This Colorized Photo Will Change How You Look At Charlie Chaplin

For many today, Charlie Chaplin is a relic of a bygone era. Per The Vintage News, the legendary entertainer made his movie debut in 1914's "Making A Living." He starred as a tramp (as he would in many of his movies), and while aspects of his performance went on to define his style, there are a lot of details about "Making A Living" that would surprise those unfamiliar. For one thing, his character in this first movie actually had a name, Edgar English. After this, he would usually simply play "The Little Tramp," or be referred to as just Charlie.

According to Britannica, Chaplin starred in "Kid Auto Races In Venice" that same year, and this was the film in which his familiar hat and mustache combo first appeared. This was, apparently, an outfit that the performer threw together on the fly in response to the movie company's demands for a more recognizable and distinct look for the film star in the making.

Clearly, Chaplin chose well, as a true star and titan of popular culture was born — he starred in more than 80 movies, directing more than 70 of them himself. However, there's a huge difference between the larger-than-life character of Charlie Chaplin and the man Sir Charles Spencer Chaplin.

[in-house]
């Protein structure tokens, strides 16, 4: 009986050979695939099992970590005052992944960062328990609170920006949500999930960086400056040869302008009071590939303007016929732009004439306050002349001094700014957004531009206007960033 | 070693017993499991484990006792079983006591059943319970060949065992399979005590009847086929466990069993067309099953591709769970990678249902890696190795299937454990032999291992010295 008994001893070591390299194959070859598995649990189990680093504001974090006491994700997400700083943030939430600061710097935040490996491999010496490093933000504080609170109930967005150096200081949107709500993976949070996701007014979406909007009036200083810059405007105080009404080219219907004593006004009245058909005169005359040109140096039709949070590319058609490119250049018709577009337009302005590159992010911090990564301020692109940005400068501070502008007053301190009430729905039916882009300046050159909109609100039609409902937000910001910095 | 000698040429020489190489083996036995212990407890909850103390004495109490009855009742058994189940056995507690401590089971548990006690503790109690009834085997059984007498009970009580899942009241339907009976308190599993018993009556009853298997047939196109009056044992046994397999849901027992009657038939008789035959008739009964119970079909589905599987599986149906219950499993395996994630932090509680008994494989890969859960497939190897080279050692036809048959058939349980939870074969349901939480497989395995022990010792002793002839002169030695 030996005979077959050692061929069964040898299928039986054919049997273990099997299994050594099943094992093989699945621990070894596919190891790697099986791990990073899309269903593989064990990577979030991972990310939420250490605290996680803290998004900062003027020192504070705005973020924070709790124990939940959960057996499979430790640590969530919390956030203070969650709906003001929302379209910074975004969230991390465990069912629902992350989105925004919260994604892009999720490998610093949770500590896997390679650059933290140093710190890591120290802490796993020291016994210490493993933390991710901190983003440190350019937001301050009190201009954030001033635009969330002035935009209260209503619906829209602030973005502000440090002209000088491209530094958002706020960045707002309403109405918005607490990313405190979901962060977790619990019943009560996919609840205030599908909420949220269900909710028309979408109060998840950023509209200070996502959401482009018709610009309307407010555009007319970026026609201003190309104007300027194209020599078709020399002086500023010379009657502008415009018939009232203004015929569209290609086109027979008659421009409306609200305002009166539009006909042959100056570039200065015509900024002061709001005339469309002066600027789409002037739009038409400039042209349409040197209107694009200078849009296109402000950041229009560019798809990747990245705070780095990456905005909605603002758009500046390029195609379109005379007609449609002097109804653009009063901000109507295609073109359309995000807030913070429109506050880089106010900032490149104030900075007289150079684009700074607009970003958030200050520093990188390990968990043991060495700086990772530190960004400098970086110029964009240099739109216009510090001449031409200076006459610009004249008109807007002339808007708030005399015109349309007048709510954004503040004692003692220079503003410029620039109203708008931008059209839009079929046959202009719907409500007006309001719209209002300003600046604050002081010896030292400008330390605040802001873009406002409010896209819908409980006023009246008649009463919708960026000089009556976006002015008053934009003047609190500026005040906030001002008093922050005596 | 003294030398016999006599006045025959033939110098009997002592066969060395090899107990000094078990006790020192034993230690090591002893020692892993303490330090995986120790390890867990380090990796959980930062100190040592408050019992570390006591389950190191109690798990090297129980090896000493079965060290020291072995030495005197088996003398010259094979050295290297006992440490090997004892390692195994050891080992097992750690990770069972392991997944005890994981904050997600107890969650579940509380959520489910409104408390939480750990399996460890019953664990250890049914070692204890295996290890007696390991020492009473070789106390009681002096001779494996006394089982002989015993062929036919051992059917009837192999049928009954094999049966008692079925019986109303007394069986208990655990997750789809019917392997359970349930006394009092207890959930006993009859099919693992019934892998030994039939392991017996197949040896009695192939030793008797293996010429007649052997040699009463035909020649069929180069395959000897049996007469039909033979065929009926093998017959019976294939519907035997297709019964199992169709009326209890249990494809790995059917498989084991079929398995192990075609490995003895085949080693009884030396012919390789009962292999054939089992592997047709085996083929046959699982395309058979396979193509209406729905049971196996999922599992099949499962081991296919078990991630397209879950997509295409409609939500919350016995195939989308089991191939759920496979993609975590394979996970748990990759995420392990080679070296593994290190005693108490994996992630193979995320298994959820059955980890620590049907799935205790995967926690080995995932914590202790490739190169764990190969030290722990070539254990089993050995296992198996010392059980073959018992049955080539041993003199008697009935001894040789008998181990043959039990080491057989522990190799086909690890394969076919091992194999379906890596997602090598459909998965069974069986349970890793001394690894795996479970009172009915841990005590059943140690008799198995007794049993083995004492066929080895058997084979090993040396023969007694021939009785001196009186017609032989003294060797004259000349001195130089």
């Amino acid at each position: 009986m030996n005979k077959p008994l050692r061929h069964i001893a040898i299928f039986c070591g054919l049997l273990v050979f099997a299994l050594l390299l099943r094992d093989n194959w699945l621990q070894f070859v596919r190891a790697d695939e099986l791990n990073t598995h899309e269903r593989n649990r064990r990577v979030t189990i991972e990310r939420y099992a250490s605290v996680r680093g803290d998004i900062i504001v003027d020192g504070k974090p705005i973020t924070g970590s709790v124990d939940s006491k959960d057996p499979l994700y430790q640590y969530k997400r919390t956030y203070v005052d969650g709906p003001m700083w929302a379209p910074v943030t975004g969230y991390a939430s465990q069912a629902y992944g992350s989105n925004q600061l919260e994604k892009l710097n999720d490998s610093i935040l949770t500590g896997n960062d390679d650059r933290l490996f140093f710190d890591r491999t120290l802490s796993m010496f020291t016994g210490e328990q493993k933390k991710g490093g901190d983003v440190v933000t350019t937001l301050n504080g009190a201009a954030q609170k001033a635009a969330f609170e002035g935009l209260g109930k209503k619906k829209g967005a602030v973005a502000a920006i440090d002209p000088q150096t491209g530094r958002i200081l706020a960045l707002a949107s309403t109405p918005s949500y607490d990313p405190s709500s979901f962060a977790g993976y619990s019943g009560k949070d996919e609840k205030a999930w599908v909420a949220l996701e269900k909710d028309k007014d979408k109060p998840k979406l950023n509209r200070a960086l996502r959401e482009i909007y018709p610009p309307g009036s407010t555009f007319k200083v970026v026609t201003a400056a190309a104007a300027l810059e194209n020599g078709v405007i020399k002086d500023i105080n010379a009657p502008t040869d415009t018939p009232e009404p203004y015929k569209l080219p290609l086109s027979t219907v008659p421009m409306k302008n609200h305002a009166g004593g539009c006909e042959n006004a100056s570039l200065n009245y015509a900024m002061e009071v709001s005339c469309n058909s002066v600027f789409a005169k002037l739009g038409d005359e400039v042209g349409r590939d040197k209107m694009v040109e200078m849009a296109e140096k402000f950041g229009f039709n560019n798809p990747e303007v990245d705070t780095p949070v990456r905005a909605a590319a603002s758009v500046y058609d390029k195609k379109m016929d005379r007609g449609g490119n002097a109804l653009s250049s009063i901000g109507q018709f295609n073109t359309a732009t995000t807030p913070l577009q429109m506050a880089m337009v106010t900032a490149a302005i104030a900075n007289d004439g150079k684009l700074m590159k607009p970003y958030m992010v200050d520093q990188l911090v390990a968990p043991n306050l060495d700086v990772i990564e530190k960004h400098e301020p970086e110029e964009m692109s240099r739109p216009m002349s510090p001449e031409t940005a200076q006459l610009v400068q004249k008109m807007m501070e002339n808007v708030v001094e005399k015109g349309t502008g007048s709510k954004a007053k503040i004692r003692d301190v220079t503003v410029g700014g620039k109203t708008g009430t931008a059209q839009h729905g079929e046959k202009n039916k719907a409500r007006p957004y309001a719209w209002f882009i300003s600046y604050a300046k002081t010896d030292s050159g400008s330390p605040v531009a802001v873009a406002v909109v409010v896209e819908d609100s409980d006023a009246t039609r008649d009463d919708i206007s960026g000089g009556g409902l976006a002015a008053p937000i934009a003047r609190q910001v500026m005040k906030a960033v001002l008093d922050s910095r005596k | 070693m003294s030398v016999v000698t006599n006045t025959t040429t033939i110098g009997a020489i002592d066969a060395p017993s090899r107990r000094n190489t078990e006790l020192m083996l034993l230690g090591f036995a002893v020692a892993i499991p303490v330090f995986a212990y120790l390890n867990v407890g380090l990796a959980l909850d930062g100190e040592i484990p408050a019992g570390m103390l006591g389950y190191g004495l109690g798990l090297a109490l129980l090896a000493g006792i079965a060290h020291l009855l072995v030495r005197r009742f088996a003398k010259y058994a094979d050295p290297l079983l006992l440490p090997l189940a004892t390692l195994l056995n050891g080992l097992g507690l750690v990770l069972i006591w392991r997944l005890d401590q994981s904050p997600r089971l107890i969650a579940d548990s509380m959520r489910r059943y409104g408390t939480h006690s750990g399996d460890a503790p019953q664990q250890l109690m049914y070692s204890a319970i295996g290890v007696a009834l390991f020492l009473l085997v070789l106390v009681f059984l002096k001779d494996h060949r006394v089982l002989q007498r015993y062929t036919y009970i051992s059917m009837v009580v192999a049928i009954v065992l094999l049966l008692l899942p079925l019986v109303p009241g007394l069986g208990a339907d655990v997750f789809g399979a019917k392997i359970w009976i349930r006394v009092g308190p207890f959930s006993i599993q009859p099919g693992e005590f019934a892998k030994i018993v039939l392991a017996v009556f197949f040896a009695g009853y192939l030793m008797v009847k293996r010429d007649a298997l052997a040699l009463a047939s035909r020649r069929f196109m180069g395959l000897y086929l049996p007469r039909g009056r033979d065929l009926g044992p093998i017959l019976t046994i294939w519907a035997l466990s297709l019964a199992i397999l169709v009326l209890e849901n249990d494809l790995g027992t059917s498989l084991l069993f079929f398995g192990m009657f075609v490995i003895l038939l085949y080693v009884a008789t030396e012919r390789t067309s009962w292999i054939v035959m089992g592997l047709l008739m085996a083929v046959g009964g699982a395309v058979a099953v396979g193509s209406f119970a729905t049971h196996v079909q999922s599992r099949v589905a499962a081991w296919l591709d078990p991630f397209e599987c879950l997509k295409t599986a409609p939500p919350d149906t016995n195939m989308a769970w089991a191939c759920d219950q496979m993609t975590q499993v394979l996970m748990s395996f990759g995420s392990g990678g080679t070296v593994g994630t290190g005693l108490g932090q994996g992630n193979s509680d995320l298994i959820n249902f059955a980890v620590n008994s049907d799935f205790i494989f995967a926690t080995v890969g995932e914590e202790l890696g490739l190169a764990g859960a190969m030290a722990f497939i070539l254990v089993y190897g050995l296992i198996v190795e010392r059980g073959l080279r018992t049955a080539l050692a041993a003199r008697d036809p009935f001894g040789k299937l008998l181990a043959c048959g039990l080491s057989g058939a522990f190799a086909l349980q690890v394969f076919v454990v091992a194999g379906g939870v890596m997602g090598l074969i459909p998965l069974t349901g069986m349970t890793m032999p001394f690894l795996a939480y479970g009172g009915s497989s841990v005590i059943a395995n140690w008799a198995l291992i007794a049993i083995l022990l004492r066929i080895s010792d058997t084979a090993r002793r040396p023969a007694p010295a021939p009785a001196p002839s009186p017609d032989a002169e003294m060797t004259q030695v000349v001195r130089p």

The man behind the brilliant comic performances

This colorized photograph of Charlie Chaplin is an arresting sight, especially for anyone who can only picture him in his Little Tramp getup. Away from his silly hat, mustache, and cane-twirling shenanigans, he looks every bit the debonair gentleman with his suit and tidy but slightly wavy hair.

According to The National Portrait Gallery, the original photograph was taken in 1921, the year that Chaplin returned to his birthplace, the United Kingdom. He had firmly established himself as one of the first movie stars at this point, and the people flocked to see their homegrown Hollywood hero. Despite this, he never forgot his humble roots: 1921 was also the year he released the movie "The Kid." The National Portrait Gallery goes on to suggest that the tale of his finding an unwanted child left in an alley was influenced by his sad childhood, growing up poor in London.

This photograph, and the context behind it, offers a fascinating snapshot of Chaplin's life. A beloved megastar he may have been, but he was also a controversial figure who suffered his share of sorrow. War History Online, for instance, reports that though his movies were a great comfort to wounded soldiers during World War One, some among the media and public were very spiteful to him because he didn't enlist to fight.